Larry Friedman: Yeah, I’ve heard the same… I’ve heard all different numbers. We tried to stay simple, and we were only in four states. I think every time we do the blue sky and register in a different state it just adds to the cost.
Joe Fairless: Are all of your investors in those four states, as well?
Larry Friedman: Yes, that’s where they live. My understanding from the securities rules are if you have an investor that lives in that specific state, you must register to do business and file in that state.
Joe Fairless: Okay. Would you recommend some of the Best Ever listeners create a fund, who are doing fix and flip projects on a one-off basis?
Larry Friedman: No. [laughter] I think if you’re doing one-off fix and flips, I would just do that and make it very simple. The reason why Frank and I decided to go this route is we do a pretty decent volume, and we do use hard money, but we also like to use more flexible money, and a lot of our investors, when they were investing with us and we would cash them out of deals, they would say “Well, I don’t wanna be cashed out of this deal. I want my money to still work.” So that’s kind of the reason why we decided to go with this structure. But again, one or two deals a year, or three deals a year, I wouldn’t bother. It’s too much work and there’s also a lot of regulations etc.
Joe Fairless: That’s interesting. So really if we’re a fix and flipper and we’re cashing people out at a volume in which they want to get put back into deals, and we’re constantly having to put people back in and cash people out, put people in… Then when it becomes that point of a headache, then you need to look at doing a fund. Is that right?
Larry Friedman: I would think so. Or if you are tired of using hard money, although we love using hard money, but it comes with mortgage recording tax, and they’re bringing in an appraiser, and it takes a little bit longer to get a deal done… So we just like that speed.
Joe Fairless: With your deals, you said that you two are doing high volume… How are you able to get so many leads?
Frank Sanchez: That’s a good question, Joe. So basically the way we get leads is we have a very big marketing budget. We’re spending $32,000 every single month, including targeted marketing. We’re doing yellow letters, we’re doing SEO, we’re doing pay-per-click, we’re doing a little bit of radio and TV, and it’s very targeted. It’s for people that have low LTVs, homes built in a certain year – usually in the 1950’s, probates situations, homes that are not financeable, people that have tax liens etc. They’re calling us directly.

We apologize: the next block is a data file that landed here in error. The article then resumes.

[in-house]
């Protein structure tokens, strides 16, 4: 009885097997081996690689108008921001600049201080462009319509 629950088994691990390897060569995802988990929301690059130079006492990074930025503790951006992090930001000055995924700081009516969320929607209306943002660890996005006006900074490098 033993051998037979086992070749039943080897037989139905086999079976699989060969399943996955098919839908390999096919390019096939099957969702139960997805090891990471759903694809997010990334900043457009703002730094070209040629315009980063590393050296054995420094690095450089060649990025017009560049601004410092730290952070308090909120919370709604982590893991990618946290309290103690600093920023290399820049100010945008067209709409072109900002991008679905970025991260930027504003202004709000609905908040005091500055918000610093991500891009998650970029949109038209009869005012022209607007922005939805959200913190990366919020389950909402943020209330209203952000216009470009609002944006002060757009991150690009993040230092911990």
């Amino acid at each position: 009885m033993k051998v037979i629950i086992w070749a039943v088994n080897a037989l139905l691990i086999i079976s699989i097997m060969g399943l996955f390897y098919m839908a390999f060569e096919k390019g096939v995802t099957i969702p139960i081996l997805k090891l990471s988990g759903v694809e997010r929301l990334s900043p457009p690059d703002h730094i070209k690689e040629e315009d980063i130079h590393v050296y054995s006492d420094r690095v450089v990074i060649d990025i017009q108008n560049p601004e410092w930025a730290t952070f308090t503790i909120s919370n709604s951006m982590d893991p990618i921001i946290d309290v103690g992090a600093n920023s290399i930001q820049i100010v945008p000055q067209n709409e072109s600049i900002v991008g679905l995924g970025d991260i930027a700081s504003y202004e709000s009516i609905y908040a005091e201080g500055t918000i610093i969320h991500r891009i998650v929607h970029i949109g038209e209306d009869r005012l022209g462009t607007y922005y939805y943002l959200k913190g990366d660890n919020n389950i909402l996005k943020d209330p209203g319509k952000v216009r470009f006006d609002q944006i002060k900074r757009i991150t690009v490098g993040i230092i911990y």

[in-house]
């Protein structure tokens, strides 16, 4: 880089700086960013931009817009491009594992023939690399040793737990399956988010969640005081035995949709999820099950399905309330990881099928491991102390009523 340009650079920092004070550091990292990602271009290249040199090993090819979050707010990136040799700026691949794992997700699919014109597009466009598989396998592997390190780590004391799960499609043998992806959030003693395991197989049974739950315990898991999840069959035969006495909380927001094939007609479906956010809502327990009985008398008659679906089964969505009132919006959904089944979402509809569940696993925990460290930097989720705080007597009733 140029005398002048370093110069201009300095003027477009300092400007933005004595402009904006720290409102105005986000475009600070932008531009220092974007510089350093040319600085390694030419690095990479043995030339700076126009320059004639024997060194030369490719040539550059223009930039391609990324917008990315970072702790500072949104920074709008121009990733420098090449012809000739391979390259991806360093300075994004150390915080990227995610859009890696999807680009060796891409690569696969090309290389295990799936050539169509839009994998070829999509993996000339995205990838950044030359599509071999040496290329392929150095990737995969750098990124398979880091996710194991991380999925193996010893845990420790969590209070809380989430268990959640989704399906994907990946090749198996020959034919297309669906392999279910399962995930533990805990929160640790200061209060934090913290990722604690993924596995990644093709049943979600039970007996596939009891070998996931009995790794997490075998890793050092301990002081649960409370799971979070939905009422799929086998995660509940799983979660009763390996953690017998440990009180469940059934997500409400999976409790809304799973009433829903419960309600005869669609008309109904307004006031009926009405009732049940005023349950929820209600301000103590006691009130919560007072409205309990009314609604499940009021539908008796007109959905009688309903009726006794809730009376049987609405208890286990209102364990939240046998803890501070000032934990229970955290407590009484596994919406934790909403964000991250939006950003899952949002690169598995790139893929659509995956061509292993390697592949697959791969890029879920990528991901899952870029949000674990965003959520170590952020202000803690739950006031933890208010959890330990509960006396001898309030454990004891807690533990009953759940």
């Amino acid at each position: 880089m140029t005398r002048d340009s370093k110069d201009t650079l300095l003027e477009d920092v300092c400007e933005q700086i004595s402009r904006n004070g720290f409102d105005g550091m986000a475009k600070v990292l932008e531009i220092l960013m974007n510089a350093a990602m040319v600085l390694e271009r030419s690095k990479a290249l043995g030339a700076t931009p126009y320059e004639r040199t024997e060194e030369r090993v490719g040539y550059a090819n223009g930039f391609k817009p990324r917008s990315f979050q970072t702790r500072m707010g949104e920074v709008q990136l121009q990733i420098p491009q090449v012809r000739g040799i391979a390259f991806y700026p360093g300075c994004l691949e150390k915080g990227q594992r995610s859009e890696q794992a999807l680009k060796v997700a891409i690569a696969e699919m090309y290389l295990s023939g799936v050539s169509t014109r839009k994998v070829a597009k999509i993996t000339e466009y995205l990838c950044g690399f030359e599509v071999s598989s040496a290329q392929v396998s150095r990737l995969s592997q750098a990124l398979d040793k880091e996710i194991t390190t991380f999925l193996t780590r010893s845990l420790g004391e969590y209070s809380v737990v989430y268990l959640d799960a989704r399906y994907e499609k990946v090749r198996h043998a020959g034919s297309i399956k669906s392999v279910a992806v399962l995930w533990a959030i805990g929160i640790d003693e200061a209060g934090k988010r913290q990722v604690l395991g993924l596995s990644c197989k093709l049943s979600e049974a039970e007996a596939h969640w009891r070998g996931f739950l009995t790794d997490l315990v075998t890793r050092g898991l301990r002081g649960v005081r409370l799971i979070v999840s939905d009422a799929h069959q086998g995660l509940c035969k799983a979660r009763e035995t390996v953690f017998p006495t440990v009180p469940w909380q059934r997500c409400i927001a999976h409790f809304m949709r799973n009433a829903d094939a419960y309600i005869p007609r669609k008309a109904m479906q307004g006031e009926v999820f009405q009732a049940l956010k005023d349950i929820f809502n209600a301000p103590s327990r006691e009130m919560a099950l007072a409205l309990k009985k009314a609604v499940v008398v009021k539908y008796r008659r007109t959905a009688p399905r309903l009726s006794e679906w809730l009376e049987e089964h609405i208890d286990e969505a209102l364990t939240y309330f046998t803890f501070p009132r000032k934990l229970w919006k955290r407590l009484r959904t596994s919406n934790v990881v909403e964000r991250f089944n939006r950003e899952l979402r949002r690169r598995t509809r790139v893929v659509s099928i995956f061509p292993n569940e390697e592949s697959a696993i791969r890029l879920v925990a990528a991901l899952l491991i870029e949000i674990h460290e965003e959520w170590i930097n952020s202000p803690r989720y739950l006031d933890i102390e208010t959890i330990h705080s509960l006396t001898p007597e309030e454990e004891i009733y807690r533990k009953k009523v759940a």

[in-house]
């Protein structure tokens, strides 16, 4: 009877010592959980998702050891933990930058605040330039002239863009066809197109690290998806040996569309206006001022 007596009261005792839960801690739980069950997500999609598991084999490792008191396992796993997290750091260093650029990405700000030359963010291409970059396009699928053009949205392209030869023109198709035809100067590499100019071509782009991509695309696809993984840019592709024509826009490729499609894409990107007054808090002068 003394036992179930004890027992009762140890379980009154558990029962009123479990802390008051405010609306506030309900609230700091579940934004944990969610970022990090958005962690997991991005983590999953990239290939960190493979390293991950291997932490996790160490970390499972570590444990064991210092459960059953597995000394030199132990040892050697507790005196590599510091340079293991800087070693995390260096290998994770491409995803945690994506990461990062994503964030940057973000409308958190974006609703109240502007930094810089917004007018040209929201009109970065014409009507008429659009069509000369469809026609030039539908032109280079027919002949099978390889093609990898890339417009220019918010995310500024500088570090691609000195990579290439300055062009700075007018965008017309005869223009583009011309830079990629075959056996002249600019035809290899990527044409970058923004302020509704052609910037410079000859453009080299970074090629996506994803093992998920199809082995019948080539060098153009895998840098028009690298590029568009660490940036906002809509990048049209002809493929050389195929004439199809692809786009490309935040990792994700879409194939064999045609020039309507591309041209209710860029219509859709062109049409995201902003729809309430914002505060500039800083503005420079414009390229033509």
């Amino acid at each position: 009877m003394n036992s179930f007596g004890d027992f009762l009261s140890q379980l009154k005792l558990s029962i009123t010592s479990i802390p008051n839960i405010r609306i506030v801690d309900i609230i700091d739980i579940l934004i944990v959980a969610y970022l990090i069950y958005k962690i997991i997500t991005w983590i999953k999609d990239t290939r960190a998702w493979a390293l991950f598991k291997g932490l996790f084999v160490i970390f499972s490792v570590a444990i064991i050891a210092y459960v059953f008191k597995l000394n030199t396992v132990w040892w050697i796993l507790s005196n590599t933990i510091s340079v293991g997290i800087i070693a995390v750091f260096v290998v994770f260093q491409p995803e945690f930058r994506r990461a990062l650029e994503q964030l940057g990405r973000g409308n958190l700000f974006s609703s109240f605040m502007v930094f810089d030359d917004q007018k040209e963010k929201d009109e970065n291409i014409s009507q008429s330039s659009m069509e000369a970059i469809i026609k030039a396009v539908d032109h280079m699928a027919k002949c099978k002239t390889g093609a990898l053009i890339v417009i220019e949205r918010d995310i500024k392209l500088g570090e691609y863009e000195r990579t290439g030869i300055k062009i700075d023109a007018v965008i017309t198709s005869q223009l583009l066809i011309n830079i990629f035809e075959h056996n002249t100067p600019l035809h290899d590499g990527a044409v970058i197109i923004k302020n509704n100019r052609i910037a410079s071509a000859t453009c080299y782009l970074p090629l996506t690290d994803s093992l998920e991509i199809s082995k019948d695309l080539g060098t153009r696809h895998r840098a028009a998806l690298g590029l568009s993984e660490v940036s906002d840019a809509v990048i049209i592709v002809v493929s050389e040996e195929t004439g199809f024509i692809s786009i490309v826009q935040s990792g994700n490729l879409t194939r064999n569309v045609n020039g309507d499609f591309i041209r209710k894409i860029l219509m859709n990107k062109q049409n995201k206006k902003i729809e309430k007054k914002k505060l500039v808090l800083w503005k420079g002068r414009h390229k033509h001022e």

Our deals are basically off-market deals, directly with the sellers. We’re visiting their homes, we’re sitting down with them and seeing if we can create a win/win situation with them where we’re helping them.
Joe Fairless: Let’s go through a scenario. Your budget just got sliced in half – which is still more than most people are spending every month… Where do you put that money?
Frank Sanchez: Honestly, I would say back in marketing.
Joe Fairless: But where specifically in marketing?
Frank Sanchez: Sure. I’d say we’re getting the most use right now from direct mail. About 60% of our buyers are coming from direct mail.
Joe Fairless: How do you approach direct mail? Is it just a postcard, or is there a system that you have in place?
Frank Sanchez: Yeah, we have yellow letters. We use a mail house, and they basically send them out for us.
Joe Fairless: Okay.
Frank Sanchez: We just give them a bunch of zip codes and our budget, and it automatically gets sent out. We do two mail drops a month. Usually, we do one right in the first week of the month, and then we hit them again the third week, and we repeat to the same sellers; they get a letter every three months.
Joe Fairless: Okay.
Frank Sanchez: So we’re consistently sending that letter out.
Joe Fairless: Every three months… So if I’m receiving your letters, then I get a letter from you the first week of the month and the third week of the first month, and then I get a letter from you every three months thereafter?
Larry Friedman: Well, let me clarify that. So you would get a letter the first week of the month, then a letter three months from that day.
Joe Fairless: Okay, got it. You just split up the first batch, got it.
Frank Sanchez: Yeah, we split up the batches, correct.
Joe Fairless: Okay. And what do you say in your letter?
Larry Friedman: We basically say that we are interested in buying houses in your neighborhood. “If you’re looking for an all-cash offer, with no repairs necessary, sell as is, close quickly, give us a call”, essentially. It’s a very simple letter.
Joe Fairless: Have you made any changes to it over time?
Larry Friedman: No, the letter pretty much has been consistent. One of the things that we’re contemplating doing is sending a postcard to some of the top zip codes in between that three-month period that Frank discussed, which we know some other people are having a lot of success… Just another touch.
Joe Fairless: Okay. Because right now that letter is in an envelope, so they have to open up the envelope?